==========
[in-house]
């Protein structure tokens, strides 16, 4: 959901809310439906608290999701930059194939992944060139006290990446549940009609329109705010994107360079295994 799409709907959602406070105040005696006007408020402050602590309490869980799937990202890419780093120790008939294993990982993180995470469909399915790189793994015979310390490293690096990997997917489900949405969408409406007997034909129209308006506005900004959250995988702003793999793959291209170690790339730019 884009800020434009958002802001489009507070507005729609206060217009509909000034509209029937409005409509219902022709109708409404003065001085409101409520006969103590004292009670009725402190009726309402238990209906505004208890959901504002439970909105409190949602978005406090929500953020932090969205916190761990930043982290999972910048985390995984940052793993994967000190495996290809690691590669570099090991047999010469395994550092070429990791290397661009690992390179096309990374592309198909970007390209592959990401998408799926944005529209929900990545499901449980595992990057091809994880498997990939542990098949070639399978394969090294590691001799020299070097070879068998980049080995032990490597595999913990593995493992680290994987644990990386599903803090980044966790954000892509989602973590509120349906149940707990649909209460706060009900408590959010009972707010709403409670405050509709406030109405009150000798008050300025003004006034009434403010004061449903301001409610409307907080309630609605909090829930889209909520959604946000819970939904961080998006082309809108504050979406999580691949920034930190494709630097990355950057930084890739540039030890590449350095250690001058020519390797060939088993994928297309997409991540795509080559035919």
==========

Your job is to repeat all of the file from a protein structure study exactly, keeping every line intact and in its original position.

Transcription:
[in-house]
């Protein structure tokens, strides 16, 4: 959901809310439906608290999701930059194939992944060139006290990446549940009609329109705010994107360079295994 799409709907959602406070105040005696006007408020402050602590309490869980799937990202890419780093120790008939294993990982993180995470469909399915790189793994015979310390490293690096990997997917489900949405969408409406007997034909129209308006506005900004959250995988702003793999793959291209170690790339730019 884009800020434009958002802001489009507070507005729609206060217009509909000034509209029937409005409509219902022709109708409404003065001085409101409520006969103590004292009670009725402190009726309402238990209906505004208890959901504002439970909105409190949602978005406090929500953020932090969205916190761990930043982290999972910048985390995984940052793993994967000190495996290809690691590669570099090991047999010469395994550092070429990791290397661009690992390179096309990374592309198909970007390209592959990401998408799926944005529209929900990545499901449980595992990057091809994880498997990939542990098949070639399978394969090294590691001799020299070097070879068998980049080995032990490597595999913990593995493992680290994987644990990386599903803090980044966790954000892509989602973590509120349906149940707990649909209460706060009900408590959010009972707010709403409670405050509709406030109405009150000798008050300025003004006034009434403010004061449903301001409610409307907080309630609605909090829930889209909520959604946000819970939904961080998006082309809108504050979406999580691949920034930190494709630097990355950057930084890739540039030890590449350095250690001058020519390797060939088993994928297309997409991540795509080559035919």